Narcosis in Diving: Effects, Warning Signs, and How to Act


Post by Honey

May 15, 2024

Diving is one of the most thrilling activities you can experience in your life. It provides an adrenaline rush and allows you to discover the underwater world and its multitude of fascinating treasures and species. However, it is important to always dive safely, following the instructions of certified professionals to avoid any kind of incident.

In this article, we will discuss narcosis, a problem that can occur during deep dives, and provide some key information to help you avoid it.

What is Nitrogen Narcosis?

Nitrogen narcosis, also known as “nitrogen bubble” or “deep-sea drunkenness,” is a phenomenon that affects divers when they dive to certain depths underwater, generally from around 30 metres or more.

This occurs due to the increased pressure of nitrogen in the body caused by the higher water pressure when diving to a significant depth.


Nitrogen narcosis can cause symptoms similar to intoxication, such as euphoria, disinhibition, confusion, disorientation, changes in the perception of time and space, and decreased motor coordination. These effects can impair a diver’s ability to make quick and correct decisions, potentially increasing the risk of diving accidents.

Why Does It Affect Divers?

Let us explain it in the simplest way. When a diver descends, the water pressure increases, compressing the inhaled gases, including nitrogen, in the lungs.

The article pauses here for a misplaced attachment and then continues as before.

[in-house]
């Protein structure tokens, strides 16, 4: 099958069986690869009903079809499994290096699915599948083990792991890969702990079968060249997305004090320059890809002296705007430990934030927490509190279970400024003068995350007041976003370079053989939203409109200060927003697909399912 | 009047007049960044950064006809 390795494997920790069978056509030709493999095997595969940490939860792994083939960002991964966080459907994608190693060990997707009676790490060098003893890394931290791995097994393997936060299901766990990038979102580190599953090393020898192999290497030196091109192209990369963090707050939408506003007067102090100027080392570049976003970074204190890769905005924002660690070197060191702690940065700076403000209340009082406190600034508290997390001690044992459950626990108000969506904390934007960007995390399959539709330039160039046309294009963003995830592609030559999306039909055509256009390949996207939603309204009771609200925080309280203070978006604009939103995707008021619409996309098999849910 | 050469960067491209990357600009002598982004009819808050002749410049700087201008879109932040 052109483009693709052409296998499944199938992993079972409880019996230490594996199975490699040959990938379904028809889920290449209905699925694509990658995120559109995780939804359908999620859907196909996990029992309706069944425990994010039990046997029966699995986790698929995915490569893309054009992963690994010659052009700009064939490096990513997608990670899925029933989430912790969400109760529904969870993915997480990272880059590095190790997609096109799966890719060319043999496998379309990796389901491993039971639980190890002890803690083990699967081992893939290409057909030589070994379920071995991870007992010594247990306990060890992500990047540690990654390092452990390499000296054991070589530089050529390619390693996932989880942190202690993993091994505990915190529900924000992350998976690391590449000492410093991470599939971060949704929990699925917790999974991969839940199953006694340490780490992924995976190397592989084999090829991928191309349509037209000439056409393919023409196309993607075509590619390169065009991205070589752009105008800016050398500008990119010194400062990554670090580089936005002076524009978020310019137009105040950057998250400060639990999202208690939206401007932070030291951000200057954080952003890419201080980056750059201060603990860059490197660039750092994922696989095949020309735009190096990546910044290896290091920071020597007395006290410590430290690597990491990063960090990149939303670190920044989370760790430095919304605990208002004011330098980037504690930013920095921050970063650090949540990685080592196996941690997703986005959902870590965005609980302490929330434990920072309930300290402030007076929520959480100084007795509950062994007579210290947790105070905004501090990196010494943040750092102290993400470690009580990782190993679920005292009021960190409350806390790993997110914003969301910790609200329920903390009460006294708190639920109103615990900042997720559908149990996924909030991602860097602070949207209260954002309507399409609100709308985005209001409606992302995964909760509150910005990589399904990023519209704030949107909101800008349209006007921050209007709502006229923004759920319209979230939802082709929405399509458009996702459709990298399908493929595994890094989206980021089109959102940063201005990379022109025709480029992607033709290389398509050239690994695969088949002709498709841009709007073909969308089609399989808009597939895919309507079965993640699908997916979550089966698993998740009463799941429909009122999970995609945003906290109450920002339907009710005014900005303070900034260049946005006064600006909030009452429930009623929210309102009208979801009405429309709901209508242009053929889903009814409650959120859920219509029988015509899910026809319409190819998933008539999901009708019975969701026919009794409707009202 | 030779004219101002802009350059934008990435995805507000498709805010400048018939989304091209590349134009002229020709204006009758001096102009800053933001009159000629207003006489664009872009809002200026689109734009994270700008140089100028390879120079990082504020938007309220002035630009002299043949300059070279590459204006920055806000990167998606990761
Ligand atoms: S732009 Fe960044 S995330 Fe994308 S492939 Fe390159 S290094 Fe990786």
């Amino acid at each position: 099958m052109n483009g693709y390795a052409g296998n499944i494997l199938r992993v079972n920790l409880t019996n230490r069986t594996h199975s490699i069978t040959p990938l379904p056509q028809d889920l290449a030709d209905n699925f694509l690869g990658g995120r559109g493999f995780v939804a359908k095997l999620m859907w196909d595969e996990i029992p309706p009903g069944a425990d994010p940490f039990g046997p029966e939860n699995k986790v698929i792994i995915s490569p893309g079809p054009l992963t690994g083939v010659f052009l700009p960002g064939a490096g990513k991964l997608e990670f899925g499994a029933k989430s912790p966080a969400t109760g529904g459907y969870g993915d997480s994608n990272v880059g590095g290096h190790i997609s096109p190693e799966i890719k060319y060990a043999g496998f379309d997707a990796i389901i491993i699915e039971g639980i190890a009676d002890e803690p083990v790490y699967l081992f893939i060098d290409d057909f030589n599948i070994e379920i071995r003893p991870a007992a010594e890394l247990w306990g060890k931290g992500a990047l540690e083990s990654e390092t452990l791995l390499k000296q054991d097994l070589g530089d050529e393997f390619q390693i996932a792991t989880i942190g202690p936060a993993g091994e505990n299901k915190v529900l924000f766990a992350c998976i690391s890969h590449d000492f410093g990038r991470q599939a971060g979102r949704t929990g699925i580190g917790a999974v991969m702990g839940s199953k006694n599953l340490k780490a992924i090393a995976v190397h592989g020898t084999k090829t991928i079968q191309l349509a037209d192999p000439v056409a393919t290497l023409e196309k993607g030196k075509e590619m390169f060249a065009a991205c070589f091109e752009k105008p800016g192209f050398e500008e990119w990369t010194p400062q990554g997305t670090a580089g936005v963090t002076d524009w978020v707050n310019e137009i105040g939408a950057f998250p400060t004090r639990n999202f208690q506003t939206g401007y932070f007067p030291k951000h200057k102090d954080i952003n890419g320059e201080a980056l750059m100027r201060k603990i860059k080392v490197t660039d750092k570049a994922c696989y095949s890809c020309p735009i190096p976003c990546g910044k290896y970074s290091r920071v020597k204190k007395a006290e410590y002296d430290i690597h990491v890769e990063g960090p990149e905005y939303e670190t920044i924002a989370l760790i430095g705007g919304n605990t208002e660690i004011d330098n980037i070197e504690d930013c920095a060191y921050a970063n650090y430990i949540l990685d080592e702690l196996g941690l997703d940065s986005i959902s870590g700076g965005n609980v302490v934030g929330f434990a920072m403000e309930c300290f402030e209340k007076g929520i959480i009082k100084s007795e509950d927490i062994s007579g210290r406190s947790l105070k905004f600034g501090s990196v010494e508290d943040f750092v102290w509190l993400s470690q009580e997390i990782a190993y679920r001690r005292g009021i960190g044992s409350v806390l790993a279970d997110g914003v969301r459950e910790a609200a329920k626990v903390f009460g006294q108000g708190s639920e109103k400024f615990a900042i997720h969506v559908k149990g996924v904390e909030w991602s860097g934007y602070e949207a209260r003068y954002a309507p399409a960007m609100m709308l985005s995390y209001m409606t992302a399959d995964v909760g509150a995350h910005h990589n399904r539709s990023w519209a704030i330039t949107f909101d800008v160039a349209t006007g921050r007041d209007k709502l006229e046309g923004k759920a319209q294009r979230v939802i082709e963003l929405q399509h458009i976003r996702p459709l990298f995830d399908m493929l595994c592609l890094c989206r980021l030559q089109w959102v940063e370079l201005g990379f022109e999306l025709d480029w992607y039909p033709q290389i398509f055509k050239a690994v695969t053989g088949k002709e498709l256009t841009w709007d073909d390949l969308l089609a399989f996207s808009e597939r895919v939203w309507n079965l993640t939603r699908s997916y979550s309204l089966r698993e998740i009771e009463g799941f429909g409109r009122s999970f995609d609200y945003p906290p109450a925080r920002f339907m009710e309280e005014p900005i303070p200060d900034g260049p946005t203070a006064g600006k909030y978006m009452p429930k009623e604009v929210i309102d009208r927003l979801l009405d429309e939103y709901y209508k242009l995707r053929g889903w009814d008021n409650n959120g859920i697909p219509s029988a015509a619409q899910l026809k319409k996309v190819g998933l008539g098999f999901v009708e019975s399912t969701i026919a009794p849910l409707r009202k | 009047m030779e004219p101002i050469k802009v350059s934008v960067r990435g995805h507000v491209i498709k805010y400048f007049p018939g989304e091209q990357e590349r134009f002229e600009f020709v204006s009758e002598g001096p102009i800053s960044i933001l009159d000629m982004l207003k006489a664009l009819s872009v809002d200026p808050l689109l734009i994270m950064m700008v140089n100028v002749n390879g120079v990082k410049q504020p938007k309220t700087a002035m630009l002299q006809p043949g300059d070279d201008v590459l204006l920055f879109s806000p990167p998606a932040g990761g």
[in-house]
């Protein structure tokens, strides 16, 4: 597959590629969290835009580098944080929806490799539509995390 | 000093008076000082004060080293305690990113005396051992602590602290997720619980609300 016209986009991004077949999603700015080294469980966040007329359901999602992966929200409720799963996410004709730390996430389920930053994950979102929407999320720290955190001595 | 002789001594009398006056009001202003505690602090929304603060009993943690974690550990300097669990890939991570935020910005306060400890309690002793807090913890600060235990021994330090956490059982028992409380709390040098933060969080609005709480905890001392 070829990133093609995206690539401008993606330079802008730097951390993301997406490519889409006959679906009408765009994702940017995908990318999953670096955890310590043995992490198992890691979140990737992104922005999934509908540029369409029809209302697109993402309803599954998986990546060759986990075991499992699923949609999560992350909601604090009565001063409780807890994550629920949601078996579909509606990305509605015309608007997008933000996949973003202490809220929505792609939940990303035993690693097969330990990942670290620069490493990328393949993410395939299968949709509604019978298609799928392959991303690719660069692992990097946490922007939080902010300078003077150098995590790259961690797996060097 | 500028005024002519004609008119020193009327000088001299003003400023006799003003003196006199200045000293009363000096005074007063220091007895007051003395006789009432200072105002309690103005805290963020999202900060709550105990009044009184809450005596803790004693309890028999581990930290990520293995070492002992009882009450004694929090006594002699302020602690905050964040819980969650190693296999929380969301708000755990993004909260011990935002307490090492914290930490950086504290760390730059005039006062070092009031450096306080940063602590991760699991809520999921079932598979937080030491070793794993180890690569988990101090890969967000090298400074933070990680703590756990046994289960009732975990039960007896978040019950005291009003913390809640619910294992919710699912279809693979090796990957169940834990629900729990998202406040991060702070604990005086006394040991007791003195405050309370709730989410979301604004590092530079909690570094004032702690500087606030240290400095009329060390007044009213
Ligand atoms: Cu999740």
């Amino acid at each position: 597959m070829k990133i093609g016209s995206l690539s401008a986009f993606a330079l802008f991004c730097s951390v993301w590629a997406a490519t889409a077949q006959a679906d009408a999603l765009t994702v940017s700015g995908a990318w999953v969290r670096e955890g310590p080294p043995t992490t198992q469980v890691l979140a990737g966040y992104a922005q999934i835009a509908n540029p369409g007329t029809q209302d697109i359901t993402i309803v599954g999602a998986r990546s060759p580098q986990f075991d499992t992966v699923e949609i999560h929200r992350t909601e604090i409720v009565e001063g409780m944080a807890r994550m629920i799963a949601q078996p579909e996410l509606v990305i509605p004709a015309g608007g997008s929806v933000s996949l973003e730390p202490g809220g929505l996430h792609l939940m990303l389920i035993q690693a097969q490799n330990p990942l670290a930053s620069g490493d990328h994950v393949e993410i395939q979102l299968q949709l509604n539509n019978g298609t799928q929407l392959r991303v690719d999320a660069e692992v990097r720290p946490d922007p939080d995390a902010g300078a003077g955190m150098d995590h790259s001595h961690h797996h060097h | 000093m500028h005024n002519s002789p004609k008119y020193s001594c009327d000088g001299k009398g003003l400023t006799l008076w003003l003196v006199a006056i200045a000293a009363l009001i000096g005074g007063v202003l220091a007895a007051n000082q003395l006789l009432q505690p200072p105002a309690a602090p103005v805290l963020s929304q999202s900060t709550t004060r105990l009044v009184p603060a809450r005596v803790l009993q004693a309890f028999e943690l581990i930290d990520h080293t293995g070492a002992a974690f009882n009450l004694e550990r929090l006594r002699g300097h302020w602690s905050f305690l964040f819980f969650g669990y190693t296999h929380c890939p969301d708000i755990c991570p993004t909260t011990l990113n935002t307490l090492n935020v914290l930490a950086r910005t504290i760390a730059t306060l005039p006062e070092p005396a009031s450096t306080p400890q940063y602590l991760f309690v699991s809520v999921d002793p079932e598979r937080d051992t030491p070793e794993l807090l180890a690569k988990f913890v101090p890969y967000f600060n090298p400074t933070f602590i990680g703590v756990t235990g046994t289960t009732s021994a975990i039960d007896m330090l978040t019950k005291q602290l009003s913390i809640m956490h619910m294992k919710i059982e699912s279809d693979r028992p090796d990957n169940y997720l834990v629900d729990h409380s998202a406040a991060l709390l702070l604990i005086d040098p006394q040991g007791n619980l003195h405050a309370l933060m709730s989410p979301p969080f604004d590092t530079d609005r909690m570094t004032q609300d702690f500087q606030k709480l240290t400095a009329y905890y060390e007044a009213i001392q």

As you descend further, the water pressure compresses more nitrogen into the blood and body tissues. When nitrogen accumulates in the central nervous system, it can interfere with the normal transmission of nerve signals, leading to the symptoms of nitrogen narcosis.


Nitrogen narcosis is believed to primarily affect neurotransmitter receptors in the brain, resulting in a temporary decrease in cognitive and motor function.

Factors That Can Influence

Multiple factors can trigger the onset of narcosis in diving, making it important to pay attention to each one. Hence, the importance of always diving with the assurance of an experienced diving school and a team of highly qualified professionals.

  • It Tends to Increase with Depth
  • Descending too quickly can increase narcosis due to the rapid absorption of nitrogen in the body.
  • The longer a diver spends at significant depths, the more nitrogen accumulates in the body and, therefore, the higher the risk of narcosis.
  • Fatigue and stress can increase susceptibility to narcosis as they affect the body’s ability to handle the physiological stress of diving.
  • Intense physical exercise before or during the dive can increase gas production in the body, affecting narcosis.
  • Consuming alcohol or drugs before diving can increase the risk of narcosis and reduce the diver’s ability to respond appropriately to symptoms.
  • The need to make decompression stops during ascent can increase narcosis due to the additional time spent at significant depths.
  • Colder waters can increase narcosis due to vasoconstriction, which can raise the partial pressure of nitrogen in the body.
  • Diving at high altitudes can increase narcosis due to the reduction in barometric pressure and the corresponding decrease in the partial pressure of oxygen in the inspired air. This can make divers more susceptible to narcosis even at relatively shallow depths.

Common Symptoms of Narcosis